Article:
To add liquid to food, or an ingredient, such as sugar, that causes liquid to form, in order to soften and enhance flavor after it sets for a given amount of time. Usually used in reference to fresh fruits.


To add liquid or dry ingredients to food that enhance flavor and/or tenderize after it sets for a given amount of time. Usually used in reference to meats and vegetables. Liquid marinades often include an acid, such as vinegar, wine or citrus juice, mixed with herbs, spices and oil. Dry marinades are usually in the form of spice and herb rubs.

Mash To crush a food into smooth and evenly textured state. For potatoes or other root vegetables, use a ricer, masher or food mill. While food processors provide a smooth texture more like a puree or a paste, they should not be used for potatoes.

Meuniere To dredge with flour and saute in butter


To cut into very fine pieces.


To combine ingredients with a spoon or beaters until well incorporated.

Mount To whisk cold butter, piece by piece, into a warm sauce for smooth texture, flavor and sheen. Each piece of butter must be thoroughly incorporated before a new piece is added so that the sauce does not break (or separate into liquid and fat).


Nap To completely coat food with a light, thin, even layer of sauce.



Pan Fry

To brown and cook foods in fat in a shallow pan, where the fat does not completely cover the food.

Pan Broil To cook uncovered in a hot fry pan, pouring off fat as it accumulates.

Par Boil To boil until partially cooked; to blanch. Usually this procedure is followed by final cooking in a seasoned sauce.


To remove the outer skins and peels from fruits or vegetables with a small knife or peeler.


To take the underside of the hand and gently press a food. The purpose might be to pat dry ingredients onto the surface so they will adhere during cooking, or to pat with a towel to remove excess moisture.

Peel To remove the rind or skin from a fruit or vegetable using a knife or vegetable peeler.

Pickle To preserve meats, vegetables, and fruits in brine.

Piping To force a pulp or batter through a piping bag, to give a desired shape

As much of an ingredient that can be held between the thumb and forefinger. A very small, approximate amount.


To remove the seed from a piece of fruit by cutting around the sides of the fruit and pulling the seed away from the flesh.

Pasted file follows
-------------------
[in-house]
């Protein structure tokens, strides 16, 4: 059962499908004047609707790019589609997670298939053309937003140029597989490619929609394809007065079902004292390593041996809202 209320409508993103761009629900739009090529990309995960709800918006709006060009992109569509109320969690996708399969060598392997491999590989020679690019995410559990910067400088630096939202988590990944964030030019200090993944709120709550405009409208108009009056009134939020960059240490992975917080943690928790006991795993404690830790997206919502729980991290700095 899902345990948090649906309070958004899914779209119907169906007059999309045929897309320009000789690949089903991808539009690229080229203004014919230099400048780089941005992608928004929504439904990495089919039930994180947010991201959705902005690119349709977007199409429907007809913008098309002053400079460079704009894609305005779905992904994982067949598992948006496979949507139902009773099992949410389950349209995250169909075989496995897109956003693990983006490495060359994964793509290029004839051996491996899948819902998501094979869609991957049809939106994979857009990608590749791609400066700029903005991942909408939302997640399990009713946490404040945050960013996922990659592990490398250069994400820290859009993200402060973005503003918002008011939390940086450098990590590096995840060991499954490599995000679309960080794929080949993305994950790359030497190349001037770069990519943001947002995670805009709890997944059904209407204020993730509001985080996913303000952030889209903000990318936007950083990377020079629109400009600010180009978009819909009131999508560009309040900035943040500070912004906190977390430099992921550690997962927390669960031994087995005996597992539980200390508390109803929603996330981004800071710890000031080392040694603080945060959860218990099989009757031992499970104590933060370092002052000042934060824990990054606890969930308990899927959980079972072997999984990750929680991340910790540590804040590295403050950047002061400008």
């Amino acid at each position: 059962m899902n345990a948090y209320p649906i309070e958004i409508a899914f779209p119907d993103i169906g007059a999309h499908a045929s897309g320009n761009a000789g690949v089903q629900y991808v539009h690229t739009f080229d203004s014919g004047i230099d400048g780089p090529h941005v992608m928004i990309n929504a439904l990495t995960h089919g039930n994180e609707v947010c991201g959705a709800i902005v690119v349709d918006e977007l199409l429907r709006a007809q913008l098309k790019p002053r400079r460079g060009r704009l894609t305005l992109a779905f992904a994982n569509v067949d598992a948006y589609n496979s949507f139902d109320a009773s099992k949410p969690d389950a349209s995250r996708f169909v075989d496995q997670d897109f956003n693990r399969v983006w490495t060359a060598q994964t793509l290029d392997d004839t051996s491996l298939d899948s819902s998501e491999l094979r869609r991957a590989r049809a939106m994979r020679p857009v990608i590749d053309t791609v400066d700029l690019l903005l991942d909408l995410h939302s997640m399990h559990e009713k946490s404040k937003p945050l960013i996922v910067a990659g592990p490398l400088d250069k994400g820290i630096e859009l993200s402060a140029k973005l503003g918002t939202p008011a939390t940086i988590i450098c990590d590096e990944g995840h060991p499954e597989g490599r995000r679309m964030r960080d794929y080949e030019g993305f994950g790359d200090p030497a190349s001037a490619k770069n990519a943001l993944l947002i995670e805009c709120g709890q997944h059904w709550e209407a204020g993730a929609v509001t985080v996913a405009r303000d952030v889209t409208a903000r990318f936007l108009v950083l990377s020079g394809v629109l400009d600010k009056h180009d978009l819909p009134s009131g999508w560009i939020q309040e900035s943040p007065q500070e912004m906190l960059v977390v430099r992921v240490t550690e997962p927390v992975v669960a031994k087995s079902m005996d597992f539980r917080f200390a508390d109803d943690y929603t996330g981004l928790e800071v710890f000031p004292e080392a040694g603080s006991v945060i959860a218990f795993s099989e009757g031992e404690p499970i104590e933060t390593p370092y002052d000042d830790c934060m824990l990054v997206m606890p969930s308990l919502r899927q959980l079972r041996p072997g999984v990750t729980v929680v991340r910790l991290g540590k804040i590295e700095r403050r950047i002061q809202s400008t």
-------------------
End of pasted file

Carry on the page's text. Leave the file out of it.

Plump To soak dried fruits in liquid until they swell


To cook food in gently simmering, never boiling, liquid.

Pot Roast To cook meat slowly by moist heat in a covered pot. The meat is first browned, then braised either on top of the stove or in the oven. Pot roasting is good for tougher cuts of meat which require longer cooking times to break down connective tissue


To heat the oven to the specified temperature before adding the foods. Most recipes require preheating of the oven. Usually it will tell you to place in a cool oven if it should not be preheated.

Pressing This is done to shape foods like cutlets and sometimes as a method of subdivision to separate liquids from solids as for in paneer.

Pressure Cooking By increasing the pressure in an enclosed vessel, the boiling temperature is increased leading to decrease in cooking time.

Prick To make small pointed openings on a food item for the purpose of marination or to let spices penetrate inside.


To activate yeast, or other leavening agent, before using in a recipe. The yeast is normally added to a liquid, possibly mixed with sugar, and allowed to set a given amount of time until it bubbles. If it doesn't bubble, it is old and should be discarded.

Prove To let dough or yeast mixture rise before baking


An action used with processors and blenders. If a recipe tells you to pulse, turn the start button on and off rapidly several times or until the ingredients are appropriately processed.

Punch Down

To deflate a risen dough. With your hand, press on the dough until the gas escapes.


To process foods into a smooth substance of varying degrees of thickness as dictated by the recipe. Usually done with a blender, processor, sieve or food mill.



To mark the surface of grilled or broiled food with a crisscross pattern of lines. The scorings are produced by contact with very hot single grill bars which brown the surface of the food. Very hot skewers may also be used to mark the surface.


To quickly place a heated object in cold water. This is usually done to either stop the cooking process or to separate the skin of an object from the meat.



To restore condensed or concentrated foods to their original strength with the addition of liquid, usually water.


To rapidly boil a liquid until it partially evaporates, leaving a thicker texture and a more intense flavor.


To restore by placing in water. Most commonly used in reference to blanched vegetables that are placed immediately in ice water to stop the cooking, set the color and restore the crispness. Greens and herbs that are still very fresh but have gone limp can be restored to the original state by placing in cold (not ice) water and then patted dry.


To make solid fat into liquid by melting it slowly.


Used in reference to beating a mixture, usually egg yolks and sugar, until it is thick enough to form a ribbon. Lift the beaters out of the bowl and let the excess mixture drip down into the bowl. When it forms a ribbon shape on top of the mixture in the bowl, it is ready.


To push cooked food through a perforated kitchen tool called a ricer. The resulting food looks like rice.


To oven-cook food in an uncovered pan. The food is exposed to high heat which produces a well-browned surface and seals in the juices.